Afghanistan blames Pakistan and Taliban for Kabul blast

Pakistan rejects claim its intelligence services helped Taliban-affiliated Haqqani network to carry out deadly bombing.

    A war of words continues between Afghanistan and Pakistan after a deadly suicide attack in Kabul left at least 90 people dead.

    Afghan intelligence officials have blamed a Taliban-affiliated group and Pakistan for Wednesday's truck bombing in Kabul's diplomatic quarter.

    Pakistani officials have rejected the accusations, and Taliban officials have said they had no hand in the blast.

    Al Jazeera's Zein Basravi, reporting from Islamabad, said Afghanistan's accusations on Thursday were part of an ongoing "war of words" between the two countries.

    Afghan president condemns Kabul blast

    It is "a signal of the distrust that is affecting both their bilateral relationship and also more cooperation on counterterror issues", he said.

    At least 400 others were injured when a suicide attacker drove a tanker truck laden with explosives into Kabul's heavily guarded diplomatic district during morning rush hour.

    The Afghan intelligence service said on Wednesday that early findings showed the Taliban-allied Haqqani network had carried out the attack with the assistance of Pakistani intelligence services.

    "The plan for today's [Wednesday's] attack was drawn up by the Haqqani network with direct coordination and cooperation from Pakistan's Inter Services Intelligence (ISI)," the National Directorate of Security said in a statement.

    Afghanistan has long accused Pakistan of supporting and sheltering Haqqani and Taliban commanders and fighters, and the two countries regularly accuse each other of supporting armed groups operating across the border.

    Zabihullah Mujahid, a spokesman for the Taliban, told Al Jazeera that the group was not involved in the attack.

    READ MORE: Kabul in mourning after blast kills almost 100 people

    The explosion was the city's worst attack since the withdrawal of foreign forces from Afghanistan 2014.

    Most of the casualties were civilians, including women and children, but the dead also included Afghan security guards.

    Kabul's acting mayor said the explosion damaged property as far as 4km away from the blast site and that scores of people were waiting in hospitals to learn the status of wounded family and friends.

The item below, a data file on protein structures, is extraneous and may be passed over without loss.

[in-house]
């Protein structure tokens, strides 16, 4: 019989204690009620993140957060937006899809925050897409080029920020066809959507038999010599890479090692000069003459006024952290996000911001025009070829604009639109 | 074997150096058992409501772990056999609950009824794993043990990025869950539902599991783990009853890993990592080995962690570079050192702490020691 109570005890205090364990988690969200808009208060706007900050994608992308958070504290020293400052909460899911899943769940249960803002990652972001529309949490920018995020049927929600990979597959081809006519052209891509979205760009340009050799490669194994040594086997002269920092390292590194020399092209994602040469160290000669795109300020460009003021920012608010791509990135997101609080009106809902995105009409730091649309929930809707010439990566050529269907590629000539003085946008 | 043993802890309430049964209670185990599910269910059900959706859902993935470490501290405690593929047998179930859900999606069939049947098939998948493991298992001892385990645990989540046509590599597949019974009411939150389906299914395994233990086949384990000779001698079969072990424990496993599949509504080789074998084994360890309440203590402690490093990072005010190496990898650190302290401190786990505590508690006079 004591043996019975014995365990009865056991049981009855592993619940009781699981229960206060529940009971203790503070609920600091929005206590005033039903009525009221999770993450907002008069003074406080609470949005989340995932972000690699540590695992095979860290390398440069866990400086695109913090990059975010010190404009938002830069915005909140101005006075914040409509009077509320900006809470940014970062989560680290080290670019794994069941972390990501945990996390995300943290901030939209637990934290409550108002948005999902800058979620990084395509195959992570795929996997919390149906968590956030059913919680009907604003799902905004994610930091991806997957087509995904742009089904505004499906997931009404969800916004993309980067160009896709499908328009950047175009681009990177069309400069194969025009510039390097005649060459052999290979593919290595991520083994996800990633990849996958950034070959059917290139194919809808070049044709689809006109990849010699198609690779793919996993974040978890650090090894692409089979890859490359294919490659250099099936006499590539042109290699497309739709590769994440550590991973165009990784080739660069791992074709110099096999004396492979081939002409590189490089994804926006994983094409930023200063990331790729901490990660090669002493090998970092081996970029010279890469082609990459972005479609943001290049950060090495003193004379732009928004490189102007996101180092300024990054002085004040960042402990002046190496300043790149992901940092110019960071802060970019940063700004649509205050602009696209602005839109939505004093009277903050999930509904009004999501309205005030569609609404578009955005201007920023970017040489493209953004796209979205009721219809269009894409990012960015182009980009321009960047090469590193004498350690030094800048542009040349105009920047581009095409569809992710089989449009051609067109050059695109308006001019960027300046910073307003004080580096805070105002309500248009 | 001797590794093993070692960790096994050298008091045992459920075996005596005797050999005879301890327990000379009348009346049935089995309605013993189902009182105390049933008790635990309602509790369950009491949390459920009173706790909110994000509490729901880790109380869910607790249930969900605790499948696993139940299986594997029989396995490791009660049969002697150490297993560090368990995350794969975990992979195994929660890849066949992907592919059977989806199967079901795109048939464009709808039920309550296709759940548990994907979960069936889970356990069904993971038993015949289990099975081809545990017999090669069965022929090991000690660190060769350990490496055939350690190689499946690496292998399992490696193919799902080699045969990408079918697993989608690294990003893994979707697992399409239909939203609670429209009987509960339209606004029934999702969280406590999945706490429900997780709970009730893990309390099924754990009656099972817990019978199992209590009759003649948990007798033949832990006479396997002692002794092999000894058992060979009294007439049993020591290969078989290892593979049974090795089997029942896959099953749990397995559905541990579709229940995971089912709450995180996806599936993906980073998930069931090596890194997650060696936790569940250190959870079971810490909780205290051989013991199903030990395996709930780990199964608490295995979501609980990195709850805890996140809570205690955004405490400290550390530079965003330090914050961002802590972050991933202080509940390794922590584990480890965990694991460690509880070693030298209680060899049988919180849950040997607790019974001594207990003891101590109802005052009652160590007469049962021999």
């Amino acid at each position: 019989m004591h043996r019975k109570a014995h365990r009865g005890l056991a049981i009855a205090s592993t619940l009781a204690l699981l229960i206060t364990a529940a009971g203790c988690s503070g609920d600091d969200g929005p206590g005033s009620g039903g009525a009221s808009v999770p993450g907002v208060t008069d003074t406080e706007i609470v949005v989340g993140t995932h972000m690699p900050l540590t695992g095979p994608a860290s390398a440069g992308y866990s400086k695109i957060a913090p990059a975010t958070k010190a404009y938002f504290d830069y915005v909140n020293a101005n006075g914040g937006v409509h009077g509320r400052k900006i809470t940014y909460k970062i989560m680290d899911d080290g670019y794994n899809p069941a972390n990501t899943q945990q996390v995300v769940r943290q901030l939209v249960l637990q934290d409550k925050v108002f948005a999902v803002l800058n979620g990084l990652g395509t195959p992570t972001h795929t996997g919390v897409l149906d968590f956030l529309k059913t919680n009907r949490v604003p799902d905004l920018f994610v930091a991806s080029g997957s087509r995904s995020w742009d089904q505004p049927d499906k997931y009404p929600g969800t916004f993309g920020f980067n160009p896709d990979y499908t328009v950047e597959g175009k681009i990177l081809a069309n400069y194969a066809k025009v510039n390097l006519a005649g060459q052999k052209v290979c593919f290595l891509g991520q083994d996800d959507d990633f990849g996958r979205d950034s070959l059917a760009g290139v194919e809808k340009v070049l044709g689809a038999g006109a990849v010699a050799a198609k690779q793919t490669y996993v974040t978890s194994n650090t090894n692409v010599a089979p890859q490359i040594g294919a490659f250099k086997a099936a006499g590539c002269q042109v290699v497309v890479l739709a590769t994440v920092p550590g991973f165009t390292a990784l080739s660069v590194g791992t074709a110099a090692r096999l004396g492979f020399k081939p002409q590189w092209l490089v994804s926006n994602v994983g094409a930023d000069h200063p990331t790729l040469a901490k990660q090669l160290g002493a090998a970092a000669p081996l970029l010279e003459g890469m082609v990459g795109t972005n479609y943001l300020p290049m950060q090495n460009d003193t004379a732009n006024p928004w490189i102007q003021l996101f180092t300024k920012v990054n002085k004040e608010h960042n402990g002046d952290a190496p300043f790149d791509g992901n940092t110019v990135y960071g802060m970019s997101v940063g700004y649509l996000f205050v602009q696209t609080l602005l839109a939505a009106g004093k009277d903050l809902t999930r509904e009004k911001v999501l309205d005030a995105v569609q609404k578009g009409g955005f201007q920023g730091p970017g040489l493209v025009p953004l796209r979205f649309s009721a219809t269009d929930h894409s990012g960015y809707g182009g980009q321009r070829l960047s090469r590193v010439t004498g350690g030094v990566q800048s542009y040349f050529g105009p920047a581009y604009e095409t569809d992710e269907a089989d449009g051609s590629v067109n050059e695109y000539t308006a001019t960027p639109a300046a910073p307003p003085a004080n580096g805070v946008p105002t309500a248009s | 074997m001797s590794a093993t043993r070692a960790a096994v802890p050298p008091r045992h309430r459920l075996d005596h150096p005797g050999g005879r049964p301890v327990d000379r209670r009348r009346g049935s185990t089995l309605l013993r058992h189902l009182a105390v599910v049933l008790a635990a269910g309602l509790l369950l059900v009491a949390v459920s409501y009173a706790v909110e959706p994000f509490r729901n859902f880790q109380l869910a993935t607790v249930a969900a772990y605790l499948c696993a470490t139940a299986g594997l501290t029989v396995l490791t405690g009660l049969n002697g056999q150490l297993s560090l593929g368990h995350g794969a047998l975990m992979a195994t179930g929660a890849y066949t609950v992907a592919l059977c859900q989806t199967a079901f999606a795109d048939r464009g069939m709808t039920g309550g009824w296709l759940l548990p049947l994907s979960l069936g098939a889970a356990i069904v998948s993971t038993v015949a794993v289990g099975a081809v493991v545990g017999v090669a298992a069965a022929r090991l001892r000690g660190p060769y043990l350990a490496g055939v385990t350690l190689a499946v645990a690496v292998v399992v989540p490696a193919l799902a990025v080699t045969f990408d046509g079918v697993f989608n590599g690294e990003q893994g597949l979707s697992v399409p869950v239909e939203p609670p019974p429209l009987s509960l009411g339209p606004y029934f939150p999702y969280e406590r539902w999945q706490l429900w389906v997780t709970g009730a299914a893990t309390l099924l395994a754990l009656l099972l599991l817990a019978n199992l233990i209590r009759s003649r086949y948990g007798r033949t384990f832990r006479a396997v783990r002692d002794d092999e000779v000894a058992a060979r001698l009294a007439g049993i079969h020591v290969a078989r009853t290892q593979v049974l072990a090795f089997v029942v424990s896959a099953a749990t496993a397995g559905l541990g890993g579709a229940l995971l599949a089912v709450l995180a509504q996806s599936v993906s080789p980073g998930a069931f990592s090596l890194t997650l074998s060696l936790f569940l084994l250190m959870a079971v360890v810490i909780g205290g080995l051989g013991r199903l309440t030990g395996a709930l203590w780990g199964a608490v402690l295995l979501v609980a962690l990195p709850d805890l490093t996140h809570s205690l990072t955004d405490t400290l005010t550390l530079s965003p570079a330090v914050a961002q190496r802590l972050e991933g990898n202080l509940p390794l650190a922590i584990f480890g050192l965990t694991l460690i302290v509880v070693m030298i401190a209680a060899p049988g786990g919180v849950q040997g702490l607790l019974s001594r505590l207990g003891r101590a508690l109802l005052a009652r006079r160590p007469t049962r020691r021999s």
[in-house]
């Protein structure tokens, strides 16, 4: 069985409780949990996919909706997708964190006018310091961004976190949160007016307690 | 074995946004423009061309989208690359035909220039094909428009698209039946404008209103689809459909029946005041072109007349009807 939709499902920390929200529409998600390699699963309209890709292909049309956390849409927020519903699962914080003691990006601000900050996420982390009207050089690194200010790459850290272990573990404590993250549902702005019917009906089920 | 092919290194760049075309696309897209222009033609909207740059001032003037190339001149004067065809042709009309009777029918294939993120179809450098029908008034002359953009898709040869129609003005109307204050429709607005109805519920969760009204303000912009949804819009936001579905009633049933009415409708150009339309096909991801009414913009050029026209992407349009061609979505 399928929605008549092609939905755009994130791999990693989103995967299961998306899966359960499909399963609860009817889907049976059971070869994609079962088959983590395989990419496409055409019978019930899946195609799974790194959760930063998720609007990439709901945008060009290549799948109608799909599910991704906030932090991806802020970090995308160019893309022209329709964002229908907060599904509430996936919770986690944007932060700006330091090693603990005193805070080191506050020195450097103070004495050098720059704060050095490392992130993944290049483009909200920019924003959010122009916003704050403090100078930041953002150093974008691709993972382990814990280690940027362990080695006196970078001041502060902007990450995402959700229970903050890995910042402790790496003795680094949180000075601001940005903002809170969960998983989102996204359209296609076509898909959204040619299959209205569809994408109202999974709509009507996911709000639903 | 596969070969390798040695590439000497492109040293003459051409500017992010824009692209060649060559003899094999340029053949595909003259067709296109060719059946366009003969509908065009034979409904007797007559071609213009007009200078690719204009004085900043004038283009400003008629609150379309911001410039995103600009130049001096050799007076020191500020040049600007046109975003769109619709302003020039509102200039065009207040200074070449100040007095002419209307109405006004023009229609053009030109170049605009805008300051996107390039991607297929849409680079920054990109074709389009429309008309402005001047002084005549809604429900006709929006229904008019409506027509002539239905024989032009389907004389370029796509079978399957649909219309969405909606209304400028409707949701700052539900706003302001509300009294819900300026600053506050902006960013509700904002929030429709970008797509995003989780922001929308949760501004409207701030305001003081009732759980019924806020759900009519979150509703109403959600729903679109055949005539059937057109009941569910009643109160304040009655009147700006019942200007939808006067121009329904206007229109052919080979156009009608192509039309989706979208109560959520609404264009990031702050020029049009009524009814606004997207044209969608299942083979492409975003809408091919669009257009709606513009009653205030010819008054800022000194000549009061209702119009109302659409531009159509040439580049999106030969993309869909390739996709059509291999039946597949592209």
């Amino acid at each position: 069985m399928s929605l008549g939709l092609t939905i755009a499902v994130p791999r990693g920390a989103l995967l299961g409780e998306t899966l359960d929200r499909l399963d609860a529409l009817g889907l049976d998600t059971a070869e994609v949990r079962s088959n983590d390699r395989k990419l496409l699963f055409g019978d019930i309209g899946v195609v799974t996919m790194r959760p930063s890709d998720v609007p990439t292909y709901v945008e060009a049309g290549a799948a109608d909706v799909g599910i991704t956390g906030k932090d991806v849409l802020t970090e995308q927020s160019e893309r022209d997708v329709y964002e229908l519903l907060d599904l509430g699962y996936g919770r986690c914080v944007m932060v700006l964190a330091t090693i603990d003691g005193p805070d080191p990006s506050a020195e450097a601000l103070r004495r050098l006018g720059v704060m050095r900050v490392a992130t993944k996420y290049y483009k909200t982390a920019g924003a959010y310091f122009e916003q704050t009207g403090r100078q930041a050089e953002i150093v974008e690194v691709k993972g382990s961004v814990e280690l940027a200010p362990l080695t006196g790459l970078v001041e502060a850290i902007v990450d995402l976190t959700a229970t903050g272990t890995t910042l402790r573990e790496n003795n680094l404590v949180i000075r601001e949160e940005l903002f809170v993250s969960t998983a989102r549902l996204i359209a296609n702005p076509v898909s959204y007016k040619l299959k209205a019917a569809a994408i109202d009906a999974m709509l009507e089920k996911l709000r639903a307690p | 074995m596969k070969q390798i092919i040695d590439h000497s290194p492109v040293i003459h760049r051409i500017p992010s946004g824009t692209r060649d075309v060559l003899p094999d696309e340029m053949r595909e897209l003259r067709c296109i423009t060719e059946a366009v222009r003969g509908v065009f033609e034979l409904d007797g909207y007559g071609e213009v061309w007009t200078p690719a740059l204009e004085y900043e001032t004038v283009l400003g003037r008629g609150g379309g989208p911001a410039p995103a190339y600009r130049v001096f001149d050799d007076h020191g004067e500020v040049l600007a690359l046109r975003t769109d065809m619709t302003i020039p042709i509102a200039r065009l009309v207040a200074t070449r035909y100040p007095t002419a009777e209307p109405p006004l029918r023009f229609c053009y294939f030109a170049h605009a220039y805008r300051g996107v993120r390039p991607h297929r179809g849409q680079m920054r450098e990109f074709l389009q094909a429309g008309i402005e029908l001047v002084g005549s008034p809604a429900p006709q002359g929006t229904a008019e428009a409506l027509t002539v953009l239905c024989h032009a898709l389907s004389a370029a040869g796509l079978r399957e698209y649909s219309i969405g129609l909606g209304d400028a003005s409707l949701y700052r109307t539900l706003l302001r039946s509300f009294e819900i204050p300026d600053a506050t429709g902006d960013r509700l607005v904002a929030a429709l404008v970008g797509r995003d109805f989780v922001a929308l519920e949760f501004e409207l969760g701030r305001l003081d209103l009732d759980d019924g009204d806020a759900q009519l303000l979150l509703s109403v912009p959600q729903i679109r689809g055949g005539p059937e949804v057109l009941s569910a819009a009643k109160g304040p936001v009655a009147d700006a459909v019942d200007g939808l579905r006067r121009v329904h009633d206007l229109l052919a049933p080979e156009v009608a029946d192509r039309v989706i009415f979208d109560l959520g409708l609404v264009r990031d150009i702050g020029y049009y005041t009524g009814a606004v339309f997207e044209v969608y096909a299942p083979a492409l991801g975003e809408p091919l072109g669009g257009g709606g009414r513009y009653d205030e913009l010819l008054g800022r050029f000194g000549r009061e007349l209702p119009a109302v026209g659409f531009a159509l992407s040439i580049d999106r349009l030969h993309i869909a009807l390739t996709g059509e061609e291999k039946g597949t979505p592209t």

Accusing finger

    In a phone call with US President Donald Trump on Wednesday, Afghan President Ashraf Ghani complained about the role of Pakistani intelligence services in the attack as well as the role of the Pakistani intelligence service in the ongoing conflict in Afghanistan, sources inside the presidential palace told Al Jazeera.

    Pakistan's foreign office in Islamabad issued a statement just hours after Wednesday's explosion, condemning the attack, saying that its own people were in the area and were among those affected by the blast.

     

    On Thursday, Pakistan reiterated its condemnation and called the "accusatory approach ... unhelpful towards efforts for peace".

    “We reject the Afghan allegations," said Nafees Zakaria, Pakistan's foreign affairs spokesman.

    "Pakistan has suffered from the menace of terrorism, and I think we have made unparalleled sacrifices in the war against terrorism. Pakistan has the highest stakes in the peace and stability in Afghanistan. I think no other country gets affected like Pakistan when anything happens in Afghanistan."

    Rewind: This is Taliban Country

    Michael Semple, a visiting professor at the centre for Conflict Transformation and Social Justice at Belfast's Queens University, told Al Jazeera that the accusation was "eminently plausible".

    "The Haqqani Network, who the Afghan government have now named, are not just Taliban-affiliated, they are an integral part of the Taliban movement," he said.

    "Sarash Haqqani, the head of that network, is the deputy of the Taliban movement."

    Semple said the Haqqani network has routinely published videos after attacks it considered "successful", showing how the group planned, trained personnel and carried them out.

    "However, also we’ve seen a pattern that when there are high civilian casualties, particularly if they’re unintended and something’s gone wrong, the Taliban routinely put out a denial, even if the attack has all the hallmarks of their work.

    "I think this is what we’re seeing now, from yesterday and through today."

     

    SOURCE: Al Jazeera News


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